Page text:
Wednesday, November 3, 2010

PALAY BIGAS KANIN (July 12, 2010)

This year marks International Rice Research Institute's 50th anniversary.

And Philippine Rice Research Institute's 25th.

But our project Palay, Bigas, Kanin (PBK) had nothing to do with IRRI and Philrice.

Not yet o nyet, we began our rice craze last year.

First of July, to be exact.

After a series of meetings, halfway and otherwise, with singer/songwriter Joey Ayala we were able to decide on what we really want before we could get a grant from National Commission for Culture and the Arts, specifically its National Committee for Music, which he heads to this day.

In came our Foundation for Advancing Wellness, Instruction and Talents, Inc. that was chosen to serve as our conduit or implementer.

This musical-in-progress survived -- Phase 1: Creation – we as the initiating author prepared lyrical seeds and turned them over to Joey, our musical director.

Originally, we followed the historical path, by writing poems from the indigenous period so we first began with the oldest form – tanaga – only to come up with Hindi Lang Ang Ifugao. Joey showed us the way via a hair-raising, spine-tingling composition using gongs and chants as if immortalizing our wife with: “Ay, elay, elay, elay-lay...”

Since she is also the president of Foundation A.W.I.T. so it got her nod.

Seriously, every track in the compact disc has a unique life of its own.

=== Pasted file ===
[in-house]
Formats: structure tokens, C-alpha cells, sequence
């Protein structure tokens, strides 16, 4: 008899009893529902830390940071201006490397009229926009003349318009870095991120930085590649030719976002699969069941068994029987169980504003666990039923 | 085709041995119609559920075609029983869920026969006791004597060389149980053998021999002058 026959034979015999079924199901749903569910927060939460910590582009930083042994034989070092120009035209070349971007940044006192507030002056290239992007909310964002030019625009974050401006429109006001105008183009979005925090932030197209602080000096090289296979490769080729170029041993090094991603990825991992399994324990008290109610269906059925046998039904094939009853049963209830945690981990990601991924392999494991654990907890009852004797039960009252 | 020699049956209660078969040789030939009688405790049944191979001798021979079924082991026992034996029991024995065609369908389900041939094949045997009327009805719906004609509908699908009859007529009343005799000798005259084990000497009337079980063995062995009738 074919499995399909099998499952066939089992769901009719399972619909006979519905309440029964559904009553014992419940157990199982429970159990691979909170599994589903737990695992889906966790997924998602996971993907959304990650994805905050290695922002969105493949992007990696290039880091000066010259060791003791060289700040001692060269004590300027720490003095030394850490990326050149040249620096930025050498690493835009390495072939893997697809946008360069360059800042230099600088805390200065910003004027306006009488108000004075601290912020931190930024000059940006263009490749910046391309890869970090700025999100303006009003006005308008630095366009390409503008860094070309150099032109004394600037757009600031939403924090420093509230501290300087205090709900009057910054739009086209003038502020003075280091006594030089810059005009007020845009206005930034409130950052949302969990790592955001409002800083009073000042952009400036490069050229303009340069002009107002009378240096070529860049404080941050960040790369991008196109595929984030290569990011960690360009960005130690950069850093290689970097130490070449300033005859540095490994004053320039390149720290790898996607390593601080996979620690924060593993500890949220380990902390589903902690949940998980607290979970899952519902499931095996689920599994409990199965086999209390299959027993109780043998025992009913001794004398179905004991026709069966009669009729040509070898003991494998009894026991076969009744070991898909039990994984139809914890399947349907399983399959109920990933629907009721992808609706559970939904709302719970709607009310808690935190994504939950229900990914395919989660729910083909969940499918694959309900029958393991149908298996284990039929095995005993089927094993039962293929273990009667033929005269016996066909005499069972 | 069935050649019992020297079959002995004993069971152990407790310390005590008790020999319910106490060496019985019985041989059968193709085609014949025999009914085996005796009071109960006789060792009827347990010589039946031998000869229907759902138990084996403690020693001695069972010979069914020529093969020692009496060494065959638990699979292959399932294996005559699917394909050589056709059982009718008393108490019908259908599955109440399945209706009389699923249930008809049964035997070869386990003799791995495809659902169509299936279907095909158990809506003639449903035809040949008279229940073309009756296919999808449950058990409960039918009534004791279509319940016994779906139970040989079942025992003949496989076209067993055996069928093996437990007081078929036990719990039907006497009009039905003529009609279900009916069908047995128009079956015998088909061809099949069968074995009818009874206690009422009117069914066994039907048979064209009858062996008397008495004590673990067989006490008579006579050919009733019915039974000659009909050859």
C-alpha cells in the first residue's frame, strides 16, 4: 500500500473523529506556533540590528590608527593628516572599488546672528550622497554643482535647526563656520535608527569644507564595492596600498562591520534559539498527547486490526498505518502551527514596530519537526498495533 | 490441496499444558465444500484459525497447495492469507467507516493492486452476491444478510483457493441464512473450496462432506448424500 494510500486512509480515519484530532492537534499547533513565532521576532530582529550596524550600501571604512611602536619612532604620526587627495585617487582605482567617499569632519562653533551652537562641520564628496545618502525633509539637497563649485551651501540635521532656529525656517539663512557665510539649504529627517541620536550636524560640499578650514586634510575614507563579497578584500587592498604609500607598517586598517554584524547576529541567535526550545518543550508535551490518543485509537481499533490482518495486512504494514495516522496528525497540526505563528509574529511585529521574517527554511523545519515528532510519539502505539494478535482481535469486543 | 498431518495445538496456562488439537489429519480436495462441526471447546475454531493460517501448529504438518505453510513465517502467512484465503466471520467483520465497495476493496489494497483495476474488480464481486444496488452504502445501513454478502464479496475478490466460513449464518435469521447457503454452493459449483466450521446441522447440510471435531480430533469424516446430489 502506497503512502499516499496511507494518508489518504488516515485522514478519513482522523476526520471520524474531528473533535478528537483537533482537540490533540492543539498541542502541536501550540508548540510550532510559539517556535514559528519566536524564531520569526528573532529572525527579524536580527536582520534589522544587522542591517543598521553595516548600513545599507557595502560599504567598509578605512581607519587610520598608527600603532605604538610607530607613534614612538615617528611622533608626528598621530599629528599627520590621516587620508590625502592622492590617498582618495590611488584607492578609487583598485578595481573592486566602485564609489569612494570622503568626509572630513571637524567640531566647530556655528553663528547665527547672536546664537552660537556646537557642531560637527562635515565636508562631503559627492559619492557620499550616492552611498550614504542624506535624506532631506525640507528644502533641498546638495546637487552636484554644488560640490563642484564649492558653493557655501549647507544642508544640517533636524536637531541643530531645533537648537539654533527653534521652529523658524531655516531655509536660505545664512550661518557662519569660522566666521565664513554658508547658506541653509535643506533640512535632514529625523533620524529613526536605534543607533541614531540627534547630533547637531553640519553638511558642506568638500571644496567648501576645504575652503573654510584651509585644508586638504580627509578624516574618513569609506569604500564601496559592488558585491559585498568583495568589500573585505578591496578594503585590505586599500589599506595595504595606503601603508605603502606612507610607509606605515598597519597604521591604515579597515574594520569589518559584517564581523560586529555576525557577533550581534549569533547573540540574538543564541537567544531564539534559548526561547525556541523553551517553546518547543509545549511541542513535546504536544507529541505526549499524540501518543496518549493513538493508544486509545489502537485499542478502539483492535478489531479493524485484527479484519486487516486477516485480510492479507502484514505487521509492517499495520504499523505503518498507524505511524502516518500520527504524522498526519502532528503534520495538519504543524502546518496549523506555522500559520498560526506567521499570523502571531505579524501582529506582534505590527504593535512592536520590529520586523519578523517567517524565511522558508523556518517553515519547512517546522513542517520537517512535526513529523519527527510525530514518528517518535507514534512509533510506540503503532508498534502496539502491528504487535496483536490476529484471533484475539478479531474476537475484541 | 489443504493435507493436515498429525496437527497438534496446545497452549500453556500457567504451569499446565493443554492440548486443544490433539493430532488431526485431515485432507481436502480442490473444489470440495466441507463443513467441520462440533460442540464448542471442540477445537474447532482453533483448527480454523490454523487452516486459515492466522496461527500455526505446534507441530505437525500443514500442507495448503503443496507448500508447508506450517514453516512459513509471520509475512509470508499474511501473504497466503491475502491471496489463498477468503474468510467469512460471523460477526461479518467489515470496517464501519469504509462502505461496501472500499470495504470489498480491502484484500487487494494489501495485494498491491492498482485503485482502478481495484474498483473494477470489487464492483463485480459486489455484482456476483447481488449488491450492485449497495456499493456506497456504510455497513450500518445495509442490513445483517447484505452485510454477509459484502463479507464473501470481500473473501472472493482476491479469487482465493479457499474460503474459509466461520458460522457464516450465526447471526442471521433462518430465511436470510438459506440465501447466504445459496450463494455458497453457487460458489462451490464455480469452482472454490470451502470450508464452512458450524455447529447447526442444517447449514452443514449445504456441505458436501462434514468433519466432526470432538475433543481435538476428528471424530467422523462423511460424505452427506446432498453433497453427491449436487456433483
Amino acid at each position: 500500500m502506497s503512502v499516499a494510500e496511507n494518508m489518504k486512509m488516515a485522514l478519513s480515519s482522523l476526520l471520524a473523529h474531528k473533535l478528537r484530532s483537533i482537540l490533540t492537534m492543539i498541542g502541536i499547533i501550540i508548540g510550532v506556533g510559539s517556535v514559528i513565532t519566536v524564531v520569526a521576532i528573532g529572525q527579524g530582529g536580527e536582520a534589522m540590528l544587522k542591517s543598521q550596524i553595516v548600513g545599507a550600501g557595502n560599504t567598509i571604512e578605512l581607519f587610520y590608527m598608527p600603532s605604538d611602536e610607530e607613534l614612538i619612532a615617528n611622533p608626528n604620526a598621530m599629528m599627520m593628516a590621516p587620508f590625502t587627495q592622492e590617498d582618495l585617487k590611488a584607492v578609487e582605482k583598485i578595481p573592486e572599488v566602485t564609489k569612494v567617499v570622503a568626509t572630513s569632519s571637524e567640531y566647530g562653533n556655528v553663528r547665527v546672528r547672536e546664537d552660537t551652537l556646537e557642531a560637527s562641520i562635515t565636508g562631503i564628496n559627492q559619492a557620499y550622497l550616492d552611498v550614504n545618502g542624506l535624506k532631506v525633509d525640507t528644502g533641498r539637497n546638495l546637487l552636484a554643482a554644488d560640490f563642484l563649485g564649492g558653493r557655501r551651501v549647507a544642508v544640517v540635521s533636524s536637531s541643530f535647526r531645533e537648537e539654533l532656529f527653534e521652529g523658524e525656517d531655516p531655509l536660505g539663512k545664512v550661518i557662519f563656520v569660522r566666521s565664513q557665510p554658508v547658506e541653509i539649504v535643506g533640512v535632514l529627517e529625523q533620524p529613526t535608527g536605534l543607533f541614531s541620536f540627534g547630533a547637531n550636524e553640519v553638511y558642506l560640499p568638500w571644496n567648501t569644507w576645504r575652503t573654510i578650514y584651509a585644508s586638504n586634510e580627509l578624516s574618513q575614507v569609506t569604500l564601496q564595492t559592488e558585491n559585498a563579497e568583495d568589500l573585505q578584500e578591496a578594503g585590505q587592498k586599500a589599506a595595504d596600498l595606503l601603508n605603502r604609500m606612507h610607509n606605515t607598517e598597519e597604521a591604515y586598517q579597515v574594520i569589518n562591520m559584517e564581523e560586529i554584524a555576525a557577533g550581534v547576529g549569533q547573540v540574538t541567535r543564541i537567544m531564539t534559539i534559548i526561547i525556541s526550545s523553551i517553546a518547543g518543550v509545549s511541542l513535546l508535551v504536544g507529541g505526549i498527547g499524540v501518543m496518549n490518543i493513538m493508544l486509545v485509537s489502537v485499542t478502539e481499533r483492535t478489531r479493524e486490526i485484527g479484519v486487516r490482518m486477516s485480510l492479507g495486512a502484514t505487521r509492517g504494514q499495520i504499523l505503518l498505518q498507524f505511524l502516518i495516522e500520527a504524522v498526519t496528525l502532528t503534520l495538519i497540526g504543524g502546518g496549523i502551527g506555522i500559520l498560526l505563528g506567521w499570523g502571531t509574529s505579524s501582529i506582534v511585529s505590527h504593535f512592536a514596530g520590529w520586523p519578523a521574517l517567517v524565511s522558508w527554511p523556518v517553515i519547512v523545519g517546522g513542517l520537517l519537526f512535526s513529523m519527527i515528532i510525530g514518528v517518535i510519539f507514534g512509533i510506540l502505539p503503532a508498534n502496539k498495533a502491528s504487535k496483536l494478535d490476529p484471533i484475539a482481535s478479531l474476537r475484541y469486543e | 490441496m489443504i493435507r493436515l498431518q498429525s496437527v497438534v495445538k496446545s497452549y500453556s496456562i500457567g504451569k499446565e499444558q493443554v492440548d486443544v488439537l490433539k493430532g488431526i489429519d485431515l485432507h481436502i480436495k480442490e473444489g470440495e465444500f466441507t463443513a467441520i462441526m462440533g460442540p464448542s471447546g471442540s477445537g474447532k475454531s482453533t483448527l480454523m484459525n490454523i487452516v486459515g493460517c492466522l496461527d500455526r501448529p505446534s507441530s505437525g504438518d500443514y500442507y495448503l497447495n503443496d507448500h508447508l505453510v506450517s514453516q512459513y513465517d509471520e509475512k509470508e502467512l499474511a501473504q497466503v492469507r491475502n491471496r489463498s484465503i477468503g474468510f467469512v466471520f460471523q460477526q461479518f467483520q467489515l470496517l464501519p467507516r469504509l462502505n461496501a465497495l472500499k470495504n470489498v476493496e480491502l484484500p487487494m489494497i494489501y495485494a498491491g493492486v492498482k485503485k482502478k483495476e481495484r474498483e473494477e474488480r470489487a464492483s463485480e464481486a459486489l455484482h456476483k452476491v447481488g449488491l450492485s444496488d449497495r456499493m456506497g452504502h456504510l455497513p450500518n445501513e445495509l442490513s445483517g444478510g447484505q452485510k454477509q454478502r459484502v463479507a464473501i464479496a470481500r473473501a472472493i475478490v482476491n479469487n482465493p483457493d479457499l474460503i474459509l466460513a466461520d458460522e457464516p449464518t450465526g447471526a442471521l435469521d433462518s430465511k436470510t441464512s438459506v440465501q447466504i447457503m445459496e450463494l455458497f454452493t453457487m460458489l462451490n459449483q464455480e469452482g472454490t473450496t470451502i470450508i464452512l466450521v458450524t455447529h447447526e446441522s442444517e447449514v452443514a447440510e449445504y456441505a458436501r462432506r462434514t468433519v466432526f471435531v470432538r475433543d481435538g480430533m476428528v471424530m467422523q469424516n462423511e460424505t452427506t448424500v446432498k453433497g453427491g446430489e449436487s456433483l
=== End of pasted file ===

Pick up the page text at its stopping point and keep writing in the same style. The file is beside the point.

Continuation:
A riddle, Sagot Na o Sirit Na? took a totally different dimension when it was interpreted by the Cebuano heatthrob in Errol Marabiles, a.k.a. Budoy. Last February, during the 2nd Taboan Writers Festival in the Queen City of the South, we met the said Visayan reggae exponent who was very unassuming, down-to-earth, and humble and even without our long and winding interview we could already know why he became an urban legend like our eyeball host, Bambi Beltran of Kukuk's Nest Garden Restaurant and Pension House.

Then, our island-hopping became complete when a dalit-cum-lullaby,

Dalit kay Dalacdac, was transformed by Davao's pride, Popong Landero, who was then sleepless for days after winning an Urian for the Best Music Award for our friend Arnel Mardoquio's Hunghong sa Yuta, where he played the film's villain.

All of a sudden, it was again back to Manila when Noel Cabangon, who was mistaken for Pres. Benigno Aquino III's vocal coach and Yellow Cab member for saving the Inauguration Day program, sent us his auit Aking Paaralan Ang Aking Palayan which our executive assistant, Gayle Adaya Pacquing, considered the soundtrack of her lovelife.

For whatever reason, Belen Constantino, a Foundation A.W.I.T. volunteer as University of the Philippines Open University student, could not help but look forward to Onie Badiang's Halina at Hain Na when we left our compact disc playing on and on while she was making Ching Abad Santos' Fabric of Life in her Arterapi gallery.

Initially, we thought our “traditional bible” would end up predictable and Palm Sunday-ish however, when it had itsMaricris Joaquin touch, Pasyong Mahal ng Maylupang Panginoon Namin became a serenata of sorts.

Frank Englis did the same magic to Ambahang Sambahan when it transformed this Mangyan poetic form into a Gregorian chant which Antoon Postma will hopefully appreciate.

Dr. Ramon Santos, who wrote his reaction when we delivered our paper on July 9 at the University of the Philippines' College of Arts and Letters' Faculty, alluding to Dasal na Ghazal as one of the most remarkable compositions, certainly not because its composer, Mlou Matute, was his student when he was teaching and colleague when he used to be the U.P. College of Music dean.